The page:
“I think that the Department of Defense, State and even the White House can now really wrap their arms around the fact that you can help use sports as a tool to rebuild communities, to rebuild countries who have been by either war or weather disasters,” Faulkner said.

What the CSIM loses in commercial appeal and restrictions to entry, it makes up for in being comprised of well-organized and disciplined organization with far greater concerns than the results of the competitions or the financial payoff of a major sporting event. Solely sporting organizations such as the IOC, and more recently soccer’s governing body FIFA, have several instances of corruption that have diminished much of the strong development and outreach that has always been a major mission in their long histories.

It’s naïve to think that sports diplomacy is going to end a war or rebuild destroyed infrastructures. What it does do for the CISM is offer a strong non-combative means for military personnel to better connect with each other and those that they are helping.

Leadership of the CISM met in Kuwait City for the organization’s 70th General Assembly from May 17 to 23. Among the activities were the drawing of the lots for Mungyeong.

“I think everyone is now really in sync to understand that sports is basically a strong diplomacy tool,” Faulkner said. “It can’t fix all of our problems, it’s not going to be the solution for everything but it is a really strong tool in our diplomacy tool box.”

Florida postal worker who landed gyrocopter on Capitol Lawn pleads not guilty

  • Doug Hughes speaks after his hearing at the U.S. District Court. (Nick Kariuki/MEDILL NSJI)
    Doug Hughes speaks after his hearing at the U.S. District Court. (Nick Kariuki/MEDILL NSJI)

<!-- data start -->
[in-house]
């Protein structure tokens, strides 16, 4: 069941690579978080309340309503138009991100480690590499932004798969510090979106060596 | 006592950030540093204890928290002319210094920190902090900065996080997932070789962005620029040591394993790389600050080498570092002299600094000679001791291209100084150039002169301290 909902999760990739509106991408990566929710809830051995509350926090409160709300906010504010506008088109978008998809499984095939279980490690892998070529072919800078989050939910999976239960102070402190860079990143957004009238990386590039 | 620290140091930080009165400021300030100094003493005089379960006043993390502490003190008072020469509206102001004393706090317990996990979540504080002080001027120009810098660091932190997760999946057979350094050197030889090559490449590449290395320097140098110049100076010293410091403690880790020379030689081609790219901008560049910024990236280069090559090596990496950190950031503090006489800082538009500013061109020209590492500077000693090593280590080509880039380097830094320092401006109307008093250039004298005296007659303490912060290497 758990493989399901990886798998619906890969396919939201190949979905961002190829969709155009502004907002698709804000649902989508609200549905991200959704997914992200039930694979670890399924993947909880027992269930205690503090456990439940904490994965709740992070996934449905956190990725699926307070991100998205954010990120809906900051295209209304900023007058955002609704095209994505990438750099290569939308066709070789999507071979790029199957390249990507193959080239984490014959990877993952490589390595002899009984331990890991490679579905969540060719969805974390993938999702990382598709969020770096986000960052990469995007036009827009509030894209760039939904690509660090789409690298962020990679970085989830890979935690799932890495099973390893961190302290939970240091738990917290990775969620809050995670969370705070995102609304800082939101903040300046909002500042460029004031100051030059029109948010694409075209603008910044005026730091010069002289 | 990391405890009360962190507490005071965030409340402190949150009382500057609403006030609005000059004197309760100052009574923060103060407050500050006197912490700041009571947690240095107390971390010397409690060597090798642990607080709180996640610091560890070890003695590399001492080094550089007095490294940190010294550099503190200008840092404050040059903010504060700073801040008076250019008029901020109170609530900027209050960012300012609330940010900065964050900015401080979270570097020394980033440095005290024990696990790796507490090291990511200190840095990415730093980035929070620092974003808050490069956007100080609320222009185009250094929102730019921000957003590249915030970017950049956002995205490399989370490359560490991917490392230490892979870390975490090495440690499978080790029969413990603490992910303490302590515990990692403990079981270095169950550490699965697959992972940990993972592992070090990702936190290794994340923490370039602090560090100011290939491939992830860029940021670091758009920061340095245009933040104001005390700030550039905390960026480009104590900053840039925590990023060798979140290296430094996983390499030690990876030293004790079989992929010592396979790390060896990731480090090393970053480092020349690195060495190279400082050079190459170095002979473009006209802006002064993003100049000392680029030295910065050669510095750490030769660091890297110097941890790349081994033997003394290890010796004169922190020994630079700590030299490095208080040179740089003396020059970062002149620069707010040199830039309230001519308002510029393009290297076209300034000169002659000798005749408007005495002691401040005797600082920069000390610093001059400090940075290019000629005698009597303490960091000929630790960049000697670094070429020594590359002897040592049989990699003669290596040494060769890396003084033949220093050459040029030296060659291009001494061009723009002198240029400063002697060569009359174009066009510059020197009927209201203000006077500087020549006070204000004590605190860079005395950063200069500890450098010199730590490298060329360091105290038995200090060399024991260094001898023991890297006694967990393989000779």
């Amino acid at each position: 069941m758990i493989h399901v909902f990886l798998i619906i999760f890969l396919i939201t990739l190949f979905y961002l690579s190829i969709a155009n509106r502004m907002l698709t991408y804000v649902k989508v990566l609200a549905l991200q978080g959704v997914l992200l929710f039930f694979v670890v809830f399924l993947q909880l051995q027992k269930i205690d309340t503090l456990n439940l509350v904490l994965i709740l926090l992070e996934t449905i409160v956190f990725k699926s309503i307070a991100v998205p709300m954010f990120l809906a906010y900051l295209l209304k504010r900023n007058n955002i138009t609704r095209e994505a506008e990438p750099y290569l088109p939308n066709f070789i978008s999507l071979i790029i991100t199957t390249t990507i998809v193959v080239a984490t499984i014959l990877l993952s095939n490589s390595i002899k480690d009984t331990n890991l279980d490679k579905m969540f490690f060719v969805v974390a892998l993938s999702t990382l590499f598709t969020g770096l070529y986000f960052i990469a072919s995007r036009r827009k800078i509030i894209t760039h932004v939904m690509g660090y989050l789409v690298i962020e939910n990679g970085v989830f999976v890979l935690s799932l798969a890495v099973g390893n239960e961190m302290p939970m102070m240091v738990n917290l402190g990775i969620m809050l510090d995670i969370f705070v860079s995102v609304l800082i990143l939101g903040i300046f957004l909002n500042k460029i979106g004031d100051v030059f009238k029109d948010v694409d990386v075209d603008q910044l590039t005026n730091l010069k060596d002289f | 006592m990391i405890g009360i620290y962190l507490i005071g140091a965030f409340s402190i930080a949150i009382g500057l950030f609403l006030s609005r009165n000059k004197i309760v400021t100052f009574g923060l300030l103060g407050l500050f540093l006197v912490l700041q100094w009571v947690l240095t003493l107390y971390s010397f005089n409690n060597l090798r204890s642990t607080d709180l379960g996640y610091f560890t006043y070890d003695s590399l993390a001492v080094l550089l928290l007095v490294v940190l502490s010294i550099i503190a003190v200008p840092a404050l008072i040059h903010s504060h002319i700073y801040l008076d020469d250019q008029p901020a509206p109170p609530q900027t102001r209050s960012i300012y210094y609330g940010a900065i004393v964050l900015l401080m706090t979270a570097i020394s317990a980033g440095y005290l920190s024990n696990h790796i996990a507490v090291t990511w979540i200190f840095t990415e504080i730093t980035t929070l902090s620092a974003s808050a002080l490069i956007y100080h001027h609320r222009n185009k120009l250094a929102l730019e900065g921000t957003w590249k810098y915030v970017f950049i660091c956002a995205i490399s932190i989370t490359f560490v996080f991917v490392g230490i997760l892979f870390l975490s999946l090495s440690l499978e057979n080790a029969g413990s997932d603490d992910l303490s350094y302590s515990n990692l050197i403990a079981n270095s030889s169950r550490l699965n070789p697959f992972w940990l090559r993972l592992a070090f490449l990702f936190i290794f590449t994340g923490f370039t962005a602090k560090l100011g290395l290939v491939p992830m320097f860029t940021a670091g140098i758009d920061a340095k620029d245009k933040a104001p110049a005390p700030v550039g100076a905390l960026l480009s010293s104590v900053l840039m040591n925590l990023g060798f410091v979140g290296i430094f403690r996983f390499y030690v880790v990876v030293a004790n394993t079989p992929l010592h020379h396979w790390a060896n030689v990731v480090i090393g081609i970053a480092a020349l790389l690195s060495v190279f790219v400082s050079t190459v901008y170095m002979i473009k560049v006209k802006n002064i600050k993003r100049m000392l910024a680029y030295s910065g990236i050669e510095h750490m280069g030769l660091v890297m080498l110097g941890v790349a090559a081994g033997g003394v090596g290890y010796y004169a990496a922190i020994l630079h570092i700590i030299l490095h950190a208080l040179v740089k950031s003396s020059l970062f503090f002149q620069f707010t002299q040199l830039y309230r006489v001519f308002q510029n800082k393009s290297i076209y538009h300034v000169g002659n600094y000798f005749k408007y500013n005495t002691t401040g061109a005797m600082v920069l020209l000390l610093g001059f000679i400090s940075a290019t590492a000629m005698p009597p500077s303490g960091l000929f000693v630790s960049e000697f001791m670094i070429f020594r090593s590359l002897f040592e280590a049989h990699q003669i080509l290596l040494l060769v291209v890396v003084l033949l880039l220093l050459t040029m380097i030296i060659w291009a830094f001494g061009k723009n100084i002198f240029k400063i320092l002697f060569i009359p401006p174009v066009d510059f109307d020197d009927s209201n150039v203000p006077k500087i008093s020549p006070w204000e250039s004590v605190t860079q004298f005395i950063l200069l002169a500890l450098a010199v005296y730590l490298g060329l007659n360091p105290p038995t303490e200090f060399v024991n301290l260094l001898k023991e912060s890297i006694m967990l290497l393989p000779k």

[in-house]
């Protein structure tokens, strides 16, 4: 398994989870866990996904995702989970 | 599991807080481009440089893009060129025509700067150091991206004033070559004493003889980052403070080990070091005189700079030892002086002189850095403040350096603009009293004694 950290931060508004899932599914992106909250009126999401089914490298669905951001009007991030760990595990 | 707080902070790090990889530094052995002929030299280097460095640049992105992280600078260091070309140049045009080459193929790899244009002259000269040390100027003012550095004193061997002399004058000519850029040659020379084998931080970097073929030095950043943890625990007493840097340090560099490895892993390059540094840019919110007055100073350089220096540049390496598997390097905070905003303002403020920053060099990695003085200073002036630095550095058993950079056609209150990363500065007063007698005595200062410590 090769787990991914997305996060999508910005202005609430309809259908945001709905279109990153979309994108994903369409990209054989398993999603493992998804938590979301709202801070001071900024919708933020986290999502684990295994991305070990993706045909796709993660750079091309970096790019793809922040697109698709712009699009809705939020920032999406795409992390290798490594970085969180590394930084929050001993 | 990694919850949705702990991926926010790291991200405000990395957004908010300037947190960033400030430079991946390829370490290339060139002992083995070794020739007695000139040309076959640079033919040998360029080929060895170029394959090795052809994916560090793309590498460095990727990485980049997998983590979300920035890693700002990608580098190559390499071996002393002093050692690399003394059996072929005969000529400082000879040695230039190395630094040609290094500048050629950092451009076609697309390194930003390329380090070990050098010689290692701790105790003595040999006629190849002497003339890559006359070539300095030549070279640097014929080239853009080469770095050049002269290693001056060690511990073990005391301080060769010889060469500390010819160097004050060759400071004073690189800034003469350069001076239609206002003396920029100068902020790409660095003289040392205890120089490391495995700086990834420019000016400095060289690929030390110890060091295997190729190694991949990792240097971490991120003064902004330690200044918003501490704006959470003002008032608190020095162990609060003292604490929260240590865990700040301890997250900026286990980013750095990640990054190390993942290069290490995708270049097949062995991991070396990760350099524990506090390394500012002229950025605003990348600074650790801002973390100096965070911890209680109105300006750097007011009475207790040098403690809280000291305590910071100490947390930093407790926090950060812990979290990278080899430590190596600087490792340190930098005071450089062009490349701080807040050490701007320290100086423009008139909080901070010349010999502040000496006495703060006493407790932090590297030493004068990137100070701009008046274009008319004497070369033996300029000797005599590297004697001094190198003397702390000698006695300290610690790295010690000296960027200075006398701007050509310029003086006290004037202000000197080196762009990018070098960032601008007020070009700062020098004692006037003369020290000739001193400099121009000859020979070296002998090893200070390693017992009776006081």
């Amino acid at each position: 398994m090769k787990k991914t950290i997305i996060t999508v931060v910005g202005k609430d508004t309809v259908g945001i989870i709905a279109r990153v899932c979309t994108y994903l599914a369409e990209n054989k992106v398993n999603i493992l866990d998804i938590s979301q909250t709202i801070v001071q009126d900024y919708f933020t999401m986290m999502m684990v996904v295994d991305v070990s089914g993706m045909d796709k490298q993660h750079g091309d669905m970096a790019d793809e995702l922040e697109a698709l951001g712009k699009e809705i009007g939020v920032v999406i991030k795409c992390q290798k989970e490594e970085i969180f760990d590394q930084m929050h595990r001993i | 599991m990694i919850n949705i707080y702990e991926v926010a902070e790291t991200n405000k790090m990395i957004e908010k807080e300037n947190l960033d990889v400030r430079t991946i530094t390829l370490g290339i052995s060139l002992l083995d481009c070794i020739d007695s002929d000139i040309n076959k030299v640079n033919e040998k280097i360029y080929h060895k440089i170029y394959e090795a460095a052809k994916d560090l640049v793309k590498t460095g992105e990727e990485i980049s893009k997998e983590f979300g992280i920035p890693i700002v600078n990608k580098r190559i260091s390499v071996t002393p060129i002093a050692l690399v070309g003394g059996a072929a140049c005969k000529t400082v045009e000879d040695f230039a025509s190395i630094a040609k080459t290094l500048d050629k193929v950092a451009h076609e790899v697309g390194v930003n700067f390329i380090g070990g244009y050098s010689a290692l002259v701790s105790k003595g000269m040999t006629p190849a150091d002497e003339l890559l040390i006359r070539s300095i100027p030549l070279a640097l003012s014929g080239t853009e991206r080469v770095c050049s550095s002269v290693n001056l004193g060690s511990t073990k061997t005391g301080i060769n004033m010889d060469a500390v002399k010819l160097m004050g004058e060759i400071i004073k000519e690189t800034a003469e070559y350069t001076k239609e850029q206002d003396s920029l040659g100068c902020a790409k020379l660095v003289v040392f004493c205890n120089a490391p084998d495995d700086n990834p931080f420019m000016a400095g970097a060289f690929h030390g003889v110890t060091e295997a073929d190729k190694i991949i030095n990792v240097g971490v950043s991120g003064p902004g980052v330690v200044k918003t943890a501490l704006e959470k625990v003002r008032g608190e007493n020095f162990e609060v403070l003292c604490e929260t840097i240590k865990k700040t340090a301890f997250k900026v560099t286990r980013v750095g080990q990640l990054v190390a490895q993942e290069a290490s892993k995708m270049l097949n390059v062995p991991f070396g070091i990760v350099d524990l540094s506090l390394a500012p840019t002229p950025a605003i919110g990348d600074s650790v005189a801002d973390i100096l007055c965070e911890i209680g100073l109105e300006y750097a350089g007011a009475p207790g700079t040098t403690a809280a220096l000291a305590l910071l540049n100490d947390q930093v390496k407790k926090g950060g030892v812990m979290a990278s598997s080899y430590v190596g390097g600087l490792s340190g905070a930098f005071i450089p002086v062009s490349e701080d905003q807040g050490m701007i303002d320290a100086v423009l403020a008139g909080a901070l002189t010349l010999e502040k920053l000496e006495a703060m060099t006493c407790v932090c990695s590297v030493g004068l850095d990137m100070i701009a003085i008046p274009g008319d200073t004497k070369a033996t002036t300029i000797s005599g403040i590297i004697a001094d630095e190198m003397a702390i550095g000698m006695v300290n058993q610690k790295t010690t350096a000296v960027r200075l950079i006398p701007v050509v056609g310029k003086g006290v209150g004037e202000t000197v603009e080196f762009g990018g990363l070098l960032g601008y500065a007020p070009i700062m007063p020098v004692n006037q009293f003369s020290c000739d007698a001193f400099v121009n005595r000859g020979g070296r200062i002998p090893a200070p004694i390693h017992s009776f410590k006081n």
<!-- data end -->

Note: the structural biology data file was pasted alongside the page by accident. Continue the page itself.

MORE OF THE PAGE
WASHINGTON, May 21 (UPI) — Doug Hughes, the Florida mail carrier who landed his gyrocopter on the U.S. Capitol’s West Lawn last month, appeared in court on Thursday to plead not guilty to all six federal charges against him.

Among the charges against Hughes are two felonies: operating an aircraft without a license and flying an unregistered aircraft. He faces up to nine and half years in prison.

“As long as I’m free I’m going to introducing voters to groups with solutions to problems of corruption that the vast majority of voters recognize and oppose.” Hughes said after the hearing.

On April 15, tax day, Hughes piloted the low-altitude aircraft from Gettysburg, Pa., to Washington, landing on the Capitol lawn.

Hughes carried 535 two-page letters, one for every member of Congress, highlighting the need for campaign finance reform because of what he sees as the corrosive effect of money politics. He described his actions as an act of civil disobedience.

“I’ll never do anything like this again, but I would do it exactly the way I did,” Hughes said.

Capitol Police arrested Hughes after he landed the small aircraft. He was later released on bail and remained under house arrest in Ruskin, Fla., where he wore an ankle monitor.

Mag. Judge Alan Gray allowed Hughes to move within Hillsborough Count,y where he lives, though he still must wear the monitor.

The judge also refused to let Hughes visit the Capitol, White House and other areas in Washington, which he was banned from doing immediately after the incident.

Hughes was also put on administrative leave from his job at the U.S. Postal Service.

The postal worker’s protest has raised concerns from lawmakers about the security of the Capitol. Hughes flew across 30 miles of some of the nation’s most restricted airspace on his route to D.C.